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No. 104: Mar-Apr 1996

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The Petrozavodsk Phenomenon

We classify this remarkable phenomenon under ASTRONOMY because in several respects it parallels some meteoric phenomena, such as the famous February 9, 1913, bolide procession that amazed inhabitants of eastern North America. Unhappily, we only have room to quote one paragraph from a 10-page report.

"General outline of the phenomenon. At night, early on the 20th of September of 1977, over a vast area in the northwest of the European part of the USSR, unusual light phenomena in the atmosphere were observed, namely formation and motion of bright, luminous bodies surrounded by extended shells and emitting light rays or jets of quaint shapes. The shells transformed and diffused within 10 to 15 minutes. Besides, a more longlived, stable glow was observed, mostly in the northeastern part of the sky. These phenomena took place during disturbances of the geomagnetic field and the upper atmosphere. Somewhere, aurora borealis was seen."

(Gindilis, L.M., and Kolpakov, Yu.K.; "The Petrozavodsk Phenomenon," RIAP Bulletin, 2:3, April-September 1995. RIAP = Research Institute of Anomalous Phenomena, P.O. Box 4684, 310022 Kharkov-22, UKRAINE)

References. The 1913 meteor procession is described in AYO7 in our catalog: The Sun and Solar System Debris. Also see: SF#79. Details on our catalog here.

The Petrozavod phenomenon as seen near Lehta The Petrozavod phenomenon as seen near Lehta.

From Science Frontiers #104, MAR-APR 1996. 1996-2000 William R. Corliss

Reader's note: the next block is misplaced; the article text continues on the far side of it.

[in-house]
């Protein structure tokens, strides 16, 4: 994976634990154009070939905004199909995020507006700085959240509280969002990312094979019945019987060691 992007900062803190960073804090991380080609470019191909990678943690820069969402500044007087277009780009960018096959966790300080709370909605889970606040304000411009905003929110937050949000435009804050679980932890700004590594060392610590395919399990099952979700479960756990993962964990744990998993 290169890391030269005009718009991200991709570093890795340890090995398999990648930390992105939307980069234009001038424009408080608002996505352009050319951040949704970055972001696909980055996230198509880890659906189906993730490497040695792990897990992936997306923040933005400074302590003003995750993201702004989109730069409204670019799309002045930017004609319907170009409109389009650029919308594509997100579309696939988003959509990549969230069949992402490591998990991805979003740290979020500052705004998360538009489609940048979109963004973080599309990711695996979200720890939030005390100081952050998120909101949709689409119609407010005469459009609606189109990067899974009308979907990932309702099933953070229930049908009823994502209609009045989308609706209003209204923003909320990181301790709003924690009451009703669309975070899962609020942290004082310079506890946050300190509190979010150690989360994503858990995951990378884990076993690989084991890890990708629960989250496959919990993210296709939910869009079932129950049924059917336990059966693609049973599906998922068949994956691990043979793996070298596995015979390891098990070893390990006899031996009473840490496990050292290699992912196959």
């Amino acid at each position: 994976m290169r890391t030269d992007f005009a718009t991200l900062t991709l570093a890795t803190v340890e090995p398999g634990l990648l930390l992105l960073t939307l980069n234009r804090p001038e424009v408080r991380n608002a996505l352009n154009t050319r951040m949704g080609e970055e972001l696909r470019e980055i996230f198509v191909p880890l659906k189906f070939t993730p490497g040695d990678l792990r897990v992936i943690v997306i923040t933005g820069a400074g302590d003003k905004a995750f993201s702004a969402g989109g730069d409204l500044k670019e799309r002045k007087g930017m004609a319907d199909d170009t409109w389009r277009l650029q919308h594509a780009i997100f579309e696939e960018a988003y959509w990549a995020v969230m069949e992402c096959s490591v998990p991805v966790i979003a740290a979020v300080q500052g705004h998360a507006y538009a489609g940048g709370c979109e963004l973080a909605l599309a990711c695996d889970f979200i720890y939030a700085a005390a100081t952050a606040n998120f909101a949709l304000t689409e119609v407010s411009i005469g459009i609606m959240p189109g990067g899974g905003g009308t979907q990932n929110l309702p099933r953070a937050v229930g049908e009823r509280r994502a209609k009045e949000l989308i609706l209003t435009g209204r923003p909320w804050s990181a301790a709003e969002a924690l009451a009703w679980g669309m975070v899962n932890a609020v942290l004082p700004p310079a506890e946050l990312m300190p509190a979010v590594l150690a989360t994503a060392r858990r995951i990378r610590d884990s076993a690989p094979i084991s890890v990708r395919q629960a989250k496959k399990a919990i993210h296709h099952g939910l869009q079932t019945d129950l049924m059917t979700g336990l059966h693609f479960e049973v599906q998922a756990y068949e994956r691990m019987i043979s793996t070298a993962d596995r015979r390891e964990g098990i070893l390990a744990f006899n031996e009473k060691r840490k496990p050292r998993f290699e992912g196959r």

Science Frontiers Sourcebook Project Reviewed in:


  • "A sourcebook of unexplained phenomena is therefore a valuable addition to a collection of scientific literature. William R. Corliss has provided this in the past with his source books of scientific anomalies in several subjects, and now he has provided it for astronomy. He has done an excellent job of collecting and editing a large amount of material, taken in part from scientific journals and in part from scientific reporting in the popular or semi-scientific press." -- "The Mysterious Universe: A Handbook of Astronomical Anomalies", reviwed by Thomas Gold, Cornell University, in Icarus, vol.41, 1980

  • "An interesting, systematic presentation of unusual weather [..] This book is recommended for a general audience" --"Corliss, William R., Tornados, Dark Days, Anomalous Precipitation, and Related Weather Phenomena, Sourcebook Project, 1983.", revieweed in Choice, September 1983
  • "..the science is necessarily somewhat speculative, but Corliss's symthesis is based on reputable sources." -- "Corliss, William R. (Compiler). Lightning, Auroras, Nocturnal Lights, and Related Luminous Phenomena" reviwed by Joseph M. Moran, Univ. of Wisconsin in Science Books and Films, Sep/Oct 1983

  • "Before opening the book, I set certain standards that a volume which treads into dangerous grounds grounds like this must meet. The author scrupulously met, or even exceeded those standards. Each phenomenon is exhaustively documented, with references to scientific journals [..] and extensive quotations" -- "Book Review: The moon and planets: a catalog of astronomical anomalies", The Sourcebook Project, 1985., Corliss, W. R., Journal of the Royal Astronomical Society of Canada, Vol. 81, no. 1 (1987), p. 24., 02/1987